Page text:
Tura, Jan. 20: The A’chik National Volunteers Council (ANVC) has urged all militant groups operating in Garo hills to come forward to participate in the peace process.
The outfit signed the ceasefire agreement with Meghalaya and Delhi in September 2004.
On January 5, 2013, the outfit signed the agreed text for settlement with the government of Meghalaya and is waiting to sign the final memorandum of understanding.
However, the encounter at Darengagal near Chunmati, Dobasipara, where four rebels of the breakaway faction of the ANVC (B) were killed on January 12, has raised doubts.
The ANVC (B) has alleged that the government is trying to derail the peace talks.
ANVC publicity secretary Arist Sangma told The Telegraph today, “We are concerned about the situation. It is our appeal to all militant organisations to come forward for lasting peace in Garo hills. We want to ensure that the situation becomes normal once and for all and pave the way for development.”
The ANVC leader spoke in detail about their course of action. He said, “The signing of the agreed text for settlement is a major achievement. Though we had to scale down our demand for a separate homeland, we believe that the signing of final MoU will pave the way for development in Garo hills.”
Terming the cabinet decision to extend the term of the GHADC by another six months as significant, Arist Sangma said, “It will give adequate time to the government to work out modalities to sign the final MoU.”
On January 8, the government had announced the extension of the GHADC term, which expires on February 16.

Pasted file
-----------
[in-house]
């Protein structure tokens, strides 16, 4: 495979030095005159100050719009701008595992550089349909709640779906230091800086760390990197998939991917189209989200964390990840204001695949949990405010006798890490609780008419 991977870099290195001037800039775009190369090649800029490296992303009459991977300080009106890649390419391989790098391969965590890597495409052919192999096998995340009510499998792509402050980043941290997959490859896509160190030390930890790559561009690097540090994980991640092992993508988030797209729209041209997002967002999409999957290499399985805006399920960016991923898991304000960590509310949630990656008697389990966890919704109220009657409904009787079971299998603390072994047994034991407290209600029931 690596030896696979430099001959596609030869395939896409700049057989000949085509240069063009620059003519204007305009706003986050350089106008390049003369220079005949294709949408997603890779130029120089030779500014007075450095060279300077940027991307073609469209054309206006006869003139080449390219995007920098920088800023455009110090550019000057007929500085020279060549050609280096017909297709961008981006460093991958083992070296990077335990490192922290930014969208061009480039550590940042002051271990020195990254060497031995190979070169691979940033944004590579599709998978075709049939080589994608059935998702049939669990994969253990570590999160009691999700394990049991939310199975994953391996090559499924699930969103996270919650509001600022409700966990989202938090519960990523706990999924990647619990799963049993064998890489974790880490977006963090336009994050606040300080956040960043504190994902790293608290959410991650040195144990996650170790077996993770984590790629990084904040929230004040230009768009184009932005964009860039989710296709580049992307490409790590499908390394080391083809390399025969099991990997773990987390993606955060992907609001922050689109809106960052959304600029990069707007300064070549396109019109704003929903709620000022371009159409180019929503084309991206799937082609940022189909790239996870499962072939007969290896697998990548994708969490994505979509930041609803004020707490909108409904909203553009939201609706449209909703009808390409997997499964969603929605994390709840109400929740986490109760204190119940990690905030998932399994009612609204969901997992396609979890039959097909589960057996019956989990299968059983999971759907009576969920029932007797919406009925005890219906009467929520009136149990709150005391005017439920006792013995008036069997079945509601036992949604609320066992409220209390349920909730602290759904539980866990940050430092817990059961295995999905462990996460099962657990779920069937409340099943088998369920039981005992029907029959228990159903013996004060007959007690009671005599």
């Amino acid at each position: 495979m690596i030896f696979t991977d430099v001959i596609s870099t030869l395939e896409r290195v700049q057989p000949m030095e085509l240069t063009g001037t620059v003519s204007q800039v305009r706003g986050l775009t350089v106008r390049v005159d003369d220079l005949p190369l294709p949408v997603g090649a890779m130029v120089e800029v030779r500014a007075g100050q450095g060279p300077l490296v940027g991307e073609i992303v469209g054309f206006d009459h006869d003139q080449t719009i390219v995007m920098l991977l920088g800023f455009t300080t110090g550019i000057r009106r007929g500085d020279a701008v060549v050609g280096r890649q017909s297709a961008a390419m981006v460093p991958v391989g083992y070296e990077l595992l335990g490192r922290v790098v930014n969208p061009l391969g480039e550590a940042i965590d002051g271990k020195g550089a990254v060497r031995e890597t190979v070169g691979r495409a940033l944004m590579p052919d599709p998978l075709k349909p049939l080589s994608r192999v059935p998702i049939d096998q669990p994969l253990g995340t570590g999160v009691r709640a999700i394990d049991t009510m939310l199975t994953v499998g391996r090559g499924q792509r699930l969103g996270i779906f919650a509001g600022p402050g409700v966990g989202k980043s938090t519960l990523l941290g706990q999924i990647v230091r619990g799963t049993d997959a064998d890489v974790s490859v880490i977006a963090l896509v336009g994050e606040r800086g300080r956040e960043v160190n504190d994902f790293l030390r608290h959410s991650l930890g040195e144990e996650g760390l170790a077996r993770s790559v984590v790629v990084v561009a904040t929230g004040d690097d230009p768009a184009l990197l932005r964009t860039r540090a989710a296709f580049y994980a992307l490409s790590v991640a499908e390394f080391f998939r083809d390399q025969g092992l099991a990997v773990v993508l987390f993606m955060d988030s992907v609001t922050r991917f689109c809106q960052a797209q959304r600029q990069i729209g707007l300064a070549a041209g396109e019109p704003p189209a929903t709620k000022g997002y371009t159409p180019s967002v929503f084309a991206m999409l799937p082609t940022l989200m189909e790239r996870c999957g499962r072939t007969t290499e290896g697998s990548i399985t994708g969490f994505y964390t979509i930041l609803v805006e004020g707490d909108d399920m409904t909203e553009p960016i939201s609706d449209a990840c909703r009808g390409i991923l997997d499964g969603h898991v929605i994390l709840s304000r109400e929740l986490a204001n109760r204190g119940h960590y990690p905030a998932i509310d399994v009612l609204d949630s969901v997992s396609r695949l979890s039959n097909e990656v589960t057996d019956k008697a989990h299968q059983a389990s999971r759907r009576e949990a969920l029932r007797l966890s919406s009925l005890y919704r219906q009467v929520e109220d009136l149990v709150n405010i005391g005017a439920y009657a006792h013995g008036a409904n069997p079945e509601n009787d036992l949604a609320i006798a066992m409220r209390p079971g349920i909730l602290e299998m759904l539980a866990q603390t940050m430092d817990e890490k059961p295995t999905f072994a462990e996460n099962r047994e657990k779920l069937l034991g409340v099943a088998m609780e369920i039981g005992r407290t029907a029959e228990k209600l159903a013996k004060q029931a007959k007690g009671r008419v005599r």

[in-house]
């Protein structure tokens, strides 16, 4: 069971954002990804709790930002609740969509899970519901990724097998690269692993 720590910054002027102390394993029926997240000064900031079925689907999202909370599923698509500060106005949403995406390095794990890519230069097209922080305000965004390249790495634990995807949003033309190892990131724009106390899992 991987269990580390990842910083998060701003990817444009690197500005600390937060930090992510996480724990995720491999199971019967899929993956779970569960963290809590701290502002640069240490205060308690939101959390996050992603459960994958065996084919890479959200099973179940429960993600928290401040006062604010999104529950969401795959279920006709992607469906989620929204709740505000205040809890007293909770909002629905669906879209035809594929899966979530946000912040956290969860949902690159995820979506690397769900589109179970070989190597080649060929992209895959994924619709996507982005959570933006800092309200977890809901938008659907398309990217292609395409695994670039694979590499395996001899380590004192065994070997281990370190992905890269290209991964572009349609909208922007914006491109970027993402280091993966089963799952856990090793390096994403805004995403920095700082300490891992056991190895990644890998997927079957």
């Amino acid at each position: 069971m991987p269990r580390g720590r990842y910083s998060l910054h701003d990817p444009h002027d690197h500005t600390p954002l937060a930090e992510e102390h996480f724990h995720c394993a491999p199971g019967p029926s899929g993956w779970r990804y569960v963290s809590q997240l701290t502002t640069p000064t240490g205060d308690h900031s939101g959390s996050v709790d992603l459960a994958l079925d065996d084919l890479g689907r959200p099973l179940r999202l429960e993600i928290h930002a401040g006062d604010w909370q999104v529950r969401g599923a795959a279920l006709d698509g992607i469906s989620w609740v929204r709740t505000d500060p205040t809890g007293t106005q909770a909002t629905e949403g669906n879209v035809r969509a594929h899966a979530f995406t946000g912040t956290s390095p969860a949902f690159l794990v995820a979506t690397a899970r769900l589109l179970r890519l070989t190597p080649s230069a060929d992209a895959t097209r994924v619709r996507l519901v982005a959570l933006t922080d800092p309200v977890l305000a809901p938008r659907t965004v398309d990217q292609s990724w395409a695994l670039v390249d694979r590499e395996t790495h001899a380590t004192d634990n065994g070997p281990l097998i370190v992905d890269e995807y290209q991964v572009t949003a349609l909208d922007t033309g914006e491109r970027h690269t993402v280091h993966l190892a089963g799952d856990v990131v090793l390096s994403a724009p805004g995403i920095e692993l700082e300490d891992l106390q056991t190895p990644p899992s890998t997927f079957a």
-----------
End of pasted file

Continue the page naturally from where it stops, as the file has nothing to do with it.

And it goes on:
ANVC (B) chairman Rimpu Marak had signed the agreed text for settlement, as ANVC leader. The outfit is yet to sign a ceasefire pact.
This has forced the Opposition in Meghalaya, including former Speaker Purno Sangma, to demand a probe.
Purno Sangma even branded chief minister Mukul Sangma a “common chairman” of all outfits.
Mukul Sangma has denied the allegations, saying Purno Sangma was trying to take advantage of the situation.
Rimpu Marak told The Telegraph, “The encounter at Darengagal is an attempt to force us to leave the signed pact. By filing cases against my outfit, the government thinks it can push us back to the jungle. But come hell or high water, we are staying and we will make sure that the settlement is beneficial to the public and not to politicians. This is my clear message to the government, politicians and the ANVC.”
On how the ANVC (B) could sign the agreed text for settlement without signing the ceasefire truce, he said, “The peace pact was not signed by Dilash Marak or Jerome Momin (ANVC leaders). It was signed by me. Mukul Sangma assured us of an equal status with the ANVC.”
“The draft agreement was signed last year and we are now waiting for the MoU. There can be no changes made without consulting those who signed the draft. The government cannot decide on its own, it has to be decided jointly.”
When it was pointed out that he has left the parent organisation and walked out to form the ANVC (B), Marak replied, “I was part of the parent organisation and I worked out all the modalities, which the ANVC leaders agreed to. So I know the mechanism that I accepted and I am sure it is going to benefit each and every individual only if I am there to execute it later.”